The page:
Life is not so black or white as some make it out to be, there is grey area and that is what Laurence Anyways is about.
Canadian filmmaker Xavier Dolan is back with his third film Laurence Anyways, which attempts to show that gender is not everything when it comes to a relationship. The film did well at the Cannes Film Festival this year as it picked up three nominations and won two awards, one of which was a well-deserved Best Actress for Suzanne Clement. Aside from a few missteps the film can still be appreciated, especially if you liked Dolan’s previous work, but it is not his best outing (no pun intended).
The opening sequence of a woman walking down the street sets the tone of the film as the camera focuses on all the bystander’s faces as they stare intensely at her. The camera only follows the woman as to not reveal the identity or the reason why people seem to be confused at what they see. Just as the woman is about to turn around the scene ends in an ambiguous manner.
Laurence Anyways then leaps back ten years prior to the present, showing the relationship between Laurence Alia (Melvil Poupaud) and Fred Belair (Suzanne Clement). The two of them seem happy sharing their lives together. Laurence is a high school teacher that recently received an award for his excellence. Fred works in the television field. Both enjoy smoking marijuana and making lists together such as what limits their pleasure as human beings.
Things take a drastic turn when Laurence drops the bomb on Fred that he was meant to live the life of a woman instead of a man. For someone to hear this news after being with that person for two years has to come as a complete shock. Fred is of course shocked but handles it surprisingly calmly. She accepts his needs as does her best to help Laurence during the transformation.
When he announces this to his parents he gets a totally different reaction. Instead of embracing his decision, his mother calls him insane and says that his father will not accept him. She does not ask questions, she seems uninterested in talking about it at all. In fact, she says they will not support him if he gets into trouble, their door is closed for him.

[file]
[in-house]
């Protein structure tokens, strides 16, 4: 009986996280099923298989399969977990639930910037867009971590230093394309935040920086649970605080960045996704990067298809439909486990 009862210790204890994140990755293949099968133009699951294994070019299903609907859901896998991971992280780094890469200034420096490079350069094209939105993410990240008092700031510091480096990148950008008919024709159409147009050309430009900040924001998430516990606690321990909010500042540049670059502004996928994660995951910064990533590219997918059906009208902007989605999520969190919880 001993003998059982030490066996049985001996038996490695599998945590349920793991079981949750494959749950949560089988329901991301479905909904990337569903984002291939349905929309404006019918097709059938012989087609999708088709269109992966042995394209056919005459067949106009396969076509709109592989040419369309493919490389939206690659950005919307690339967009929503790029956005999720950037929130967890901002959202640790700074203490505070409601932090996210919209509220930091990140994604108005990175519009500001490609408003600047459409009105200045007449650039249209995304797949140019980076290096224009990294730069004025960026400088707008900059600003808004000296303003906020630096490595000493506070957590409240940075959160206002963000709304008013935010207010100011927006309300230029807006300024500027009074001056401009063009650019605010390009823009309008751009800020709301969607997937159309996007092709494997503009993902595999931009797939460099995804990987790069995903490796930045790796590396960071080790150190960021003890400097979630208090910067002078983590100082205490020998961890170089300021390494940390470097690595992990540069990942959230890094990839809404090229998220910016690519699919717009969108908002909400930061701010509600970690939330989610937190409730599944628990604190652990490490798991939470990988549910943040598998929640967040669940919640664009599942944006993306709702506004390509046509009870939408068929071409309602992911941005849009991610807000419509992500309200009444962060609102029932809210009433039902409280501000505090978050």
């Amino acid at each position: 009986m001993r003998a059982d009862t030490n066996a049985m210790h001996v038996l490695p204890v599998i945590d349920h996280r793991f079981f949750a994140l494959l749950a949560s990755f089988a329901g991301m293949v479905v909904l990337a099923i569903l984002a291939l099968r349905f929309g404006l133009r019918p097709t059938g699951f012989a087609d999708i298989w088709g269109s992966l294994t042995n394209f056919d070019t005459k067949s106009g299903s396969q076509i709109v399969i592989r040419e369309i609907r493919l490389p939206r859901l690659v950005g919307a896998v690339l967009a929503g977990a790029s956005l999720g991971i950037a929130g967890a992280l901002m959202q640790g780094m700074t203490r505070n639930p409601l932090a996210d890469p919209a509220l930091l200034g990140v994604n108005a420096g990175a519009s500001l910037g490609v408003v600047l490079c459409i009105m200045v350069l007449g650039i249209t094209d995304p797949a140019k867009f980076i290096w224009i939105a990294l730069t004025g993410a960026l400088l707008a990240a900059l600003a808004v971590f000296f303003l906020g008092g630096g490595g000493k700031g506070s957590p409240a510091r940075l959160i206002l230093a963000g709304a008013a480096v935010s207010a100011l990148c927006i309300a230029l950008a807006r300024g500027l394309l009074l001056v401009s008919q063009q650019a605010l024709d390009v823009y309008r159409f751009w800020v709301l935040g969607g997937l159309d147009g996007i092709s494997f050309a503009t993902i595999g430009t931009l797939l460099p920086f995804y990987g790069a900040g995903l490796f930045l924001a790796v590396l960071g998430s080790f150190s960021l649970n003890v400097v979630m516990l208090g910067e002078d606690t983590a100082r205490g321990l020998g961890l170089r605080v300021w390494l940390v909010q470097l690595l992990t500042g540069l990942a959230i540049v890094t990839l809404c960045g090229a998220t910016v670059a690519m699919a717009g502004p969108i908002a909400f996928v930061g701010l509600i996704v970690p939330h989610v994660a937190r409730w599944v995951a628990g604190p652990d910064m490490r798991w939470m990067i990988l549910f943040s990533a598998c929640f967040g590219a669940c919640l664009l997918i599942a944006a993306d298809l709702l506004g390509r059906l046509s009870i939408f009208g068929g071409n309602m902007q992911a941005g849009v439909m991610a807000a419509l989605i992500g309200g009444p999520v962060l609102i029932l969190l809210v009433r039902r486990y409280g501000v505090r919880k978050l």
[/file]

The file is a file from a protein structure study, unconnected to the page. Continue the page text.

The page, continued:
The transition period will not be an easy one. Over the course of ten years, we see the struggles Laurence endures in his professional, family and relationship life. Instead of seeking sympathy from the viewer the film sensibly shows both the bad and good of his character.
One scene that stuck out to me was when the film subtly hints at the transformation would take place later. Laurence is sitting in class watching his students take a test. He seems to be under stress as the back of his neck is sweating profusely. He looks around the room and focuses on some of the females playing with their hair. On each one of his fingers are paper clips that look an awful lot like long feminine finger nails.
Even leaving out the subject of transsexual out, you could easily confuse Laurence Anyways for a Pedro Almodóvar film because of the artful backdrops, contrast of colors, and patterns found throughout. The repeated use of slow motion may frustrate some viewers as it happens often enough to make the film feel slow. Whether you believe they work or not, you cannot discredit how beautiful the cinematography was.
Speaking about the film’s length, I found the first hour and the last hour both to be good. It is that time in the middle where the nearly 3 hour runtime feels sluggish. The point of the film is to follow Laurence through ten years to show that society and people around him still have not accepted him over all of these years. I think it could have easily achieved that with some of the scenes edited down a bit.
Some of the issues I had with the film were with some of the directorial decisions Dolan made. The biggest offender would be from the unneeded journalist who ends up being narrator of the film. Another part that just did not seem to fit is when the butterfly comes out of Laurence’s mouth. I appreciated the metaphor but thought this was a little tacky.
What I appreciated most about Laurence Anyways is that Dolan decides to examine, rather than defend, the transformation of one’s gender. The film does not try to preach as much as you might expect it to. The film more or less shows that everyone is human and everyone has flaws which makes us human. Life is not so black or white as some make it out to be, there is grey area and that is what Laurence Anyways is about.